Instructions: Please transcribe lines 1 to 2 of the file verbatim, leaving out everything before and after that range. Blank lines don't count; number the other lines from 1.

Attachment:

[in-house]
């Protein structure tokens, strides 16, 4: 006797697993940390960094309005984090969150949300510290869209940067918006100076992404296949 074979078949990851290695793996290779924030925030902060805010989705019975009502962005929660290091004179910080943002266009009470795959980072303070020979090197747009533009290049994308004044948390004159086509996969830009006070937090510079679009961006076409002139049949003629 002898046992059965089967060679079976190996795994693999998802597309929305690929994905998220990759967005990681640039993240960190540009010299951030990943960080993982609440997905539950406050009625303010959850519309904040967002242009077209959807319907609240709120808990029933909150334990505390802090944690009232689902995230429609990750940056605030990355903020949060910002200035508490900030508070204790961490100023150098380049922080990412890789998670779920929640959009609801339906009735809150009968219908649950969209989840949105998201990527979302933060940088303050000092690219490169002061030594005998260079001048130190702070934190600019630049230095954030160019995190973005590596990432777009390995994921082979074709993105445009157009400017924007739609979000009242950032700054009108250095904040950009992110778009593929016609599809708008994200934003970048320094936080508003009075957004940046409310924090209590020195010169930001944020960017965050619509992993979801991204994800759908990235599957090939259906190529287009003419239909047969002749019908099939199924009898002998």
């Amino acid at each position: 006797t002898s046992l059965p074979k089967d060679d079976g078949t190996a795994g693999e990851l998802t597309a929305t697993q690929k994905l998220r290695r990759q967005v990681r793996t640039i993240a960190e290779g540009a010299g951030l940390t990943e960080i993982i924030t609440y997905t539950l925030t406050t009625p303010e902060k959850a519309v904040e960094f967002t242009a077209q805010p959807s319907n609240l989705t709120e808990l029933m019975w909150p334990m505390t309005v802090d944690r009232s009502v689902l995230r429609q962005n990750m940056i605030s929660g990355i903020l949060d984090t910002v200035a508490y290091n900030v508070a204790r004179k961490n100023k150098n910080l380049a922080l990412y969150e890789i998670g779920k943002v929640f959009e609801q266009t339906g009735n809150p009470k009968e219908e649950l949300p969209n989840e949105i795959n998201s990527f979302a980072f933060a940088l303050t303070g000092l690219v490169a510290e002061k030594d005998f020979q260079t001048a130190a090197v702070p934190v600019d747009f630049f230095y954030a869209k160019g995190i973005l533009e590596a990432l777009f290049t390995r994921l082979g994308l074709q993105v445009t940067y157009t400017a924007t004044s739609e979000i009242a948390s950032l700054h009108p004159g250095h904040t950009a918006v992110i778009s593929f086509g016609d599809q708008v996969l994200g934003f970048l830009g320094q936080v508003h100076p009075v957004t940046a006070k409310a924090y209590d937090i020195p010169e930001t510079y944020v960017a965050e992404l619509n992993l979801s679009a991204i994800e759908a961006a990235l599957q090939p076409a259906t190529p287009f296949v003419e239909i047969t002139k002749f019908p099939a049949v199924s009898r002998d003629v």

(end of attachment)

[in-house]
């Protein structure tokens, strides 16, 4: 006797697993940390960094309005984090969150949300510290869209940067918006100076992404296949 074979078949990851290695793996290779924030925030902060805010989705019975009502962005929660290091004179910080943002266009009470795959980072303070020979090197747009533009290049994308004044948390004159086509996969830009006070937090510079679009961006076409002139049949003629 002898046992059965089967060679079976190996795994693999998802597309929305690929994905998220990759967005990681640039993240960190540009010299951030990943960080993982609440997905539950406050009625303010959850519309904040967002242009077209959807319907609240709120808990029933909150334990505390802090944690009232689902995230429609990750940056605030990355903020949060910002200035508490900030508070204790961490100023150098380049922080990412890789998670779920929640959009609801339906009735809150009968219908649950969209989840949105998201990527979302933060940088303050000092690219490169002061030594005998260079001048130190702070934190600019630049230095954030160019995190973005590596990432777009390995994921082979074709993105445009157009400017924007739609979000009242950032700054009108250095904040950009992110778009593929016609599809708008994200934003970048320094936080508003009075957004940046409310924090209590020195010169930001944020960017965050619509992993979801991204994800759908990235599957090939259906190529287009003419239909047969002749019908099939199924009898002998």